Advice needed

fishcake
26th March 2008, 11:56
I'm presently in the final stages of building the Billing Smit Rotterdam R/C kit.
All has gone well so far and it is looking good if I say so myself ,considering I'm no expert, but the time has come to fit the railings. The question is how is the best way to fit the supplied stanchions which are flat brass about 0.5mm thick. I have a fear that this is where I muck it up
Regards
Peter

John Gurton
26th March 2008, 18:03
I built the Zwarte Zee some years ago, trusting the decks are the same thin plywood. With a scalpel knife make a small hole in the deck for the tail of the stanchion to slot into.
good luck

miniman
28th March 2008, 12:26
Hi Peter,
Aah, the good old Billings railings!
Best way to do them is to slide all the stantions into place on the rails before bending the rails, and solder them in place. Make sure you place them into the right positions in relation to the corners though, or you'll end up with the stantions in the wrong places.
When you have them soldered in place, bend the railings to the plan view using long nosed pliers, and glue them into the pre-drilled/ slotted holes.
I know it sounds easy, and it sure aint, but careful planning and lots of time taken will be rewarding after!

Soft solder, like the normal electronic stuff is best for the brass of the rails etc.You could also make a temporary jig out of balsa to hold it all together while you solder it all up.

Good luck,
Barry

ddraigmor
28th March 2008, 14:25
Miniman's idea is great - but I used plastic round bars in my handrails. They are easy to cut close to the glued in place stanchion, very easy to bend and cheap enough to make mistakes with - unlike brass which, if you cut it too short, is usually a major headache - and then, using the edge of a scalpel heated to a nice cherry orange, slice dowards and voila! Welded into place and complete!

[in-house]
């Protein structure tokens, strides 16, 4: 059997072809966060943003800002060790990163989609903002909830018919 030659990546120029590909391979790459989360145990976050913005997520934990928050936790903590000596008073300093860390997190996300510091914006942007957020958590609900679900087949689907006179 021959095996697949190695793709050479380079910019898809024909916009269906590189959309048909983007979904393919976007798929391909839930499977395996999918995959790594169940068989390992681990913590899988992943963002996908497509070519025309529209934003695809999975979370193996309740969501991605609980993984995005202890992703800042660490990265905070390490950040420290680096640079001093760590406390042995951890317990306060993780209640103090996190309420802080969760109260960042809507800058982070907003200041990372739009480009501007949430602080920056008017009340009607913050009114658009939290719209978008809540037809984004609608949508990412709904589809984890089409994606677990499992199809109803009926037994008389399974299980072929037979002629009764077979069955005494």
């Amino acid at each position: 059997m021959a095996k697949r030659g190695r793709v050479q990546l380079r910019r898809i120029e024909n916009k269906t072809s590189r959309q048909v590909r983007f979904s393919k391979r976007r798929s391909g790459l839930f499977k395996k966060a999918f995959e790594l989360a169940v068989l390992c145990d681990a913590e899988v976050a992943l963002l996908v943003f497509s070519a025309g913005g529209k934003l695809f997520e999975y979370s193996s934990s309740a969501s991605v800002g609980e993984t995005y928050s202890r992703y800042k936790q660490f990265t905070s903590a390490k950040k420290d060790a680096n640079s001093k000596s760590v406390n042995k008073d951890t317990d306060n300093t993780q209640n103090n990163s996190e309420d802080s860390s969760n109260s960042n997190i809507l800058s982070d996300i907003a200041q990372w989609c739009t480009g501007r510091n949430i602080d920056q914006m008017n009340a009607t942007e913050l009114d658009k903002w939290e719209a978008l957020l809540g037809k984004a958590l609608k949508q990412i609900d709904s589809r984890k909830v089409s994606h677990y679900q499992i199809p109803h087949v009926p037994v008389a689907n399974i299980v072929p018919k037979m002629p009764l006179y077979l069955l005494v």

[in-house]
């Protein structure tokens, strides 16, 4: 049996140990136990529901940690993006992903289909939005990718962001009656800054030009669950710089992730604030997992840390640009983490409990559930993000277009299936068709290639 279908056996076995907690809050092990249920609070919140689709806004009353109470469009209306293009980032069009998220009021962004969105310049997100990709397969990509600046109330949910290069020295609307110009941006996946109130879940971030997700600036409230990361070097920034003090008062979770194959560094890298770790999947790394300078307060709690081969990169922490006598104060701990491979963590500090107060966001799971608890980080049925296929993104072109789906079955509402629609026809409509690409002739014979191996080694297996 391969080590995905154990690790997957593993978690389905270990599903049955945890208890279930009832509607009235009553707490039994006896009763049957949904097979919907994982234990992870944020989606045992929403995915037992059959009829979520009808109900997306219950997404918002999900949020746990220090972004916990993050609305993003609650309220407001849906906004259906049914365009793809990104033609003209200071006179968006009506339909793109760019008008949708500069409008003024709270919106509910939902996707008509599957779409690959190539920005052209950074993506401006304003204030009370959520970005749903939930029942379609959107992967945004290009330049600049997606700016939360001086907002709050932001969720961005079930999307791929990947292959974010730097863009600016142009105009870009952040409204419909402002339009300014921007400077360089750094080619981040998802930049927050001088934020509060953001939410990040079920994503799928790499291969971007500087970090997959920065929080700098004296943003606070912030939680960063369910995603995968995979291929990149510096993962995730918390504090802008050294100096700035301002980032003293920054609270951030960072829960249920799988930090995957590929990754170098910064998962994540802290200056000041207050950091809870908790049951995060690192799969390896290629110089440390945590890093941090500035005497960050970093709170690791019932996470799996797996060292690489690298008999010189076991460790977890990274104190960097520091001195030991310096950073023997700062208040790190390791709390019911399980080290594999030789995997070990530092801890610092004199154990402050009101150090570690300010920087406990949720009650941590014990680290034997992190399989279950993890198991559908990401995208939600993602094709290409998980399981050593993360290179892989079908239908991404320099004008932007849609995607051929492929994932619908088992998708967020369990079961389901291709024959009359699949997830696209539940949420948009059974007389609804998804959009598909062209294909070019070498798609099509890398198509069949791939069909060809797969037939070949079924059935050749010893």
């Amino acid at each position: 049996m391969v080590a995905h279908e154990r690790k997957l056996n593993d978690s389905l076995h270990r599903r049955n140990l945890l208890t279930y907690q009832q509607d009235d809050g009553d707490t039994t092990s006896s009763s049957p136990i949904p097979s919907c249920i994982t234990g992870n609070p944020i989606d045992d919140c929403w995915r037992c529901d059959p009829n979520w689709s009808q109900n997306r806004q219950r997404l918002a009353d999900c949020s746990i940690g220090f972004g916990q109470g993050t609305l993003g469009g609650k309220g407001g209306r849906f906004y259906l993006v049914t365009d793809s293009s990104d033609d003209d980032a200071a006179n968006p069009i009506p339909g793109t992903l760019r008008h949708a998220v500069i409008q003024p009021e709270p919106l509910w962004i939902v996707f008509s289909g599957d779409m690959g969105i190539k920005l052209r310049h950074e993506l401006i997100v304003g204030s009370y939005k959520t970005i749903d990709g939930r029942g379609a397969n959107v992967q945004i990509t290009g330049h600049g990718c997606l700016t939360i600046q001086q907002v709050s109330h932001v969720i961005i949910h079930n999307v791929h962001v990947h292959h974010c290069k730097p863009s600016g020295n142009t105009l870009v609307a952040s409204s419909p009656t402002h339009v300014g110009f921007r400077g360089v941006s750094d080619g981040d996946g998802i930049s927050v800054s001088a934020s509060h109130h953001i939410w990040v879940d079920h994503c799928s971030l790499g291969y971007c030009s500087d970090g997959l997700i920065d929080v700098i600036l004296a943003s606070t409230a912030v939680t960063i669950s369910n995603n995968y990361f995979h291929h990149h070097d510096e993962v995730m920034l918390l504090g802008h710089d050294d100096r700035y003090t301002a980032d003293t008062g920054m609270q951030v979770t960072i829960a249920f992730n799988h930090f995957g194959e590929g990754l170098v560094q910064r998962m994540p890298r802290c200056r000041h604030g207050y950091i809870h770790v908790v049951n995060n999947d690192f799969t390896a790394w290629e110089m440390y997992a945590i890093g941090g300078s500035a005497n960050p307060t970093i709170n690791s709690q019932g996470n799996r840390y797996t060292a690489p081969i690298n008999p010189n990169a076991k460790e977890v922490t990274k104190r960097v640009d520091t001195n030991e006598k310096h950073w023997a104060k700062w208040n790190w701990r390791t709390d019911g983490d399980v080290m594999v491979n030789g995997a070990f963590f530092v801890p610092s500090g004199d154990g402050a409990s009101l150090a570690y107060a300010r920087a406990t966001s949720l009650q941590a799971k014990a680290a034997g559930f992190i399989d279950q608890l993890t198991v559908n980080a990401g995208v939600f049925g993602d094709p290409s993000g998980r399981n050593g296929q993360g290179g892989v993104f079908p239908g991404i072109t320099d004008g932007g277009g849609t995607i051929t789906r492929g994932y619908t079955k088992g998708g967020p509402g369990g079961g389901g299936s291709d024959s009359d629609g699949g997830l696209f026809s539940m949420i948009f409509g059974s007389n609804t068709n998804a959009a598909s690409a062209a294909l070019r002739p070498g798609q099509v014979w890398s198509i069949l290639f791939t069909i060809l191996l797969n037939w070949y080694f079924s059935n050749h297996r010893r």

Just to be on the safe side I also put a drop of glue on each joint of the railings too.

Tghe plastic bars are available in all model shops, usually in the railway models section. Various sizes mean you can have the top bar slightly larger although I have found that painting it black tends to show this effect off better.

Jonty

nhp651
28th March 2008, 17:17
sorry o contradict you Jonty, but as an experienced modeller I would use, and do use barry's thin brass rod rather than plastic rod any time, stronger in the end.
also to make the job easier make a paper template of each area of deck that you want the stanchions and rails to fit to, with pre marked holes for the stanchions, and bend and fit away with impunity of knocking fittings off the boat that have already been added.
cheers,neil.

ddraigmor
28th March 2008, 19:15
Ah, you see, I am all for ease!

PS - I also cannot solder to sabve my life......!

Jonty

fishcake
28th March 2008, 20:02
Thanks to all who replied, I can see this won't be so easy. One final question on the same subject,- would you make a small slot with a craft knife on the deck for the stanchion to slot in to ,or drill a small hole and let the glue fill the gap? Would you use cynoacrylic or the dreaded epoxy?
Regards
Peter

nhp651
28th March 2008, 23:57
(Thumb) drill and cyano every time. easier in the end.

also if not too hot on soldering you could also use cyano to fix stanchion to rail. just as easy as soldering/(Thumb)

miniman
31st March 2008, 08:31
I agree with Neil, drill and glue mate. Its far easier than slotting!!

AndyJohannessen
6th May 2008, 19:16
Ever felt sorry you looked at a thread? I have just fiished a 1:72 AHTS of the new Siem Offshore design.Guess what railings were the only ones I could get? Billings all 325 of the damn things aaaaagggggghhhhhhh!!!!!!!!!!!(Cloud)